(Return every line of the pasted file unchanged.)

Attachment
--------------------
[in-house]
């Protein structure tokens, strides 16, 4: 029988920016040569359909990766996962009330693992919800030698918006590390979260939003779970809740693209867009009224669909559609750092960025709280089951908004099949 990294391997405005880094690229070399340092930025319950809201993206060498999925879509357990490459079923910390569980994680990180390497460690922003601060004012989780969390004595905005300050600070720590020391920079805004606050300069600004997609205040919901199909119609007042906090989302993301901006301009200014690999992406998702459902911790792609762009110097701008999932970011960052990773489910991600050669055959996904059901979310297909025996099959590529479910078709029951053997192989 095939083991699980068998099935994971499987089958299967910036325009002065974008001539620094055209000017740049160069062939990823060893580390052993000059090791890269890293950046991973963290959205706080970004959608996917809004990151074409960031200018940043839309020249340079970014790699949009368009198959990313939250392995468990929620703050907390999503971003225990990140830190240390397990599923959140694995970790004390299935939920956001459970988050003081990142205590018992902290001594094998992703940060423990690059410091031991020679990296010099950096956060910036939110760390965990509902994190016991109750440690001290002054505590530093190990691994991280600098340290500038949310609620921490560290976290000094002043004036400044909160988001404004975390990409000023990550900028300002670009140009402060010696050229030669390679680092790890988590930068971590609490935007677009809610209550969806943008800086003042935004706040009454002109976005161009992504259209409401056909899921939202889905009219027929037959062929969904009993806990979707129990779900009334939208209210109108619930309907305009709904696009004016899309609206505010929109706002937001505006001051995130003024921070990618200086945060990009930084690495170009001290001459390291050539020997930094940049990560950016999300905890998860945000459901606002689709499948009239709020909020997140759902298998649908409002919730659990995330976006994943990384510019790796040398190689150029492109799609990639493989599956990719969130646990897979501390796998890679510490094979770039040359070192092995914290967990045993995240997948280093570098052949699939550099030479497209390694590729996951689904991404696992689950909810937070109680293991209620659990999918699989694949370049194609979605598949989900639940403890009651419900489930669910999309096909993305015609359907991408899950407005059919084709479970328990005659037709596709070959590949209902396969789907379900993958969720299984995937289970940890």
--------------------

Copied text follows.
[in-house]
């Protein structure tokens, strides 16, 4: 029988920016040569359909990766996962009330693992919800030698918006590390979260939003779970809740693209867009009224669909559609750092960025709280089951908004099949 990294391997405005880094690229070399340092930025319950809201993206060498999925879509357990490459079923910390569980994680990180390497460690922003601060004012989780969390004595905005300050600070720590020391920079805004606050300069600004997609205040919901199909119609007042906090989302993301901006301009200014690999992406998702459902911790792609762009110097701008999932970011960052990773489910991600050669055959996904059901979310297909025996099959590529479910078709029951053997192989 095939083991699980068998099935994971499987089958299967910036325009002065974008001539620094055209000017740049160069062939990823060893580390052993000059090791890269890293950046991973963290959205706080970004959608996917809004990151074409960031200018940043839309020249340079970014790699949009368009198959990313939250392995468990929620703050907390999503971003225990990140830190240390397990599923959140694995970790004390299935939920956001459970988050003081990142205590018992902290001594094998992703940060423990690059410091031991020679990296010099950096956060910036939110760390965990509902994190016991109750440690001290002054505590530093190990691994991280600098340290500038949310609620921490560290976290000094002043004036400044909160988001404004975390990409000023990550900028300002670009140009402060010696050229030669390679680092790890988590930068971590609490935007677009809610209550969806943008800086003042935004706040009454002109976005161009992504259209409401056909899921939202889905009219027929037959062929969904009993806990979707129990779900009334939208209210109108619930309907305009709904696009004016899309609206505010929109706002937001505006001051995130003024921070990618200086945060990009930084690495170009001290001459390291050539020997930094940049990560950016999300905890998860945000459901606002689709499948009239709020909020997140759902298998649908409002919730659990995330976006994943990384510019790796040398190689150029492109799609990639493989599956990719969130646990897979501390796998890679510490094979770039040359070192092995914290967990045993995240997948280093570098052949699939550099030479497209390694590729996951689904991404696992689950909810937070109680293991209620659990999918699989694949370049194609979605598949989900639940403890009651419900489930669910999309096909993305015609359907991408899950407005059919084709479970328990005659037709596709070959590949209902396969789907379900993958969720299984995937289970940890």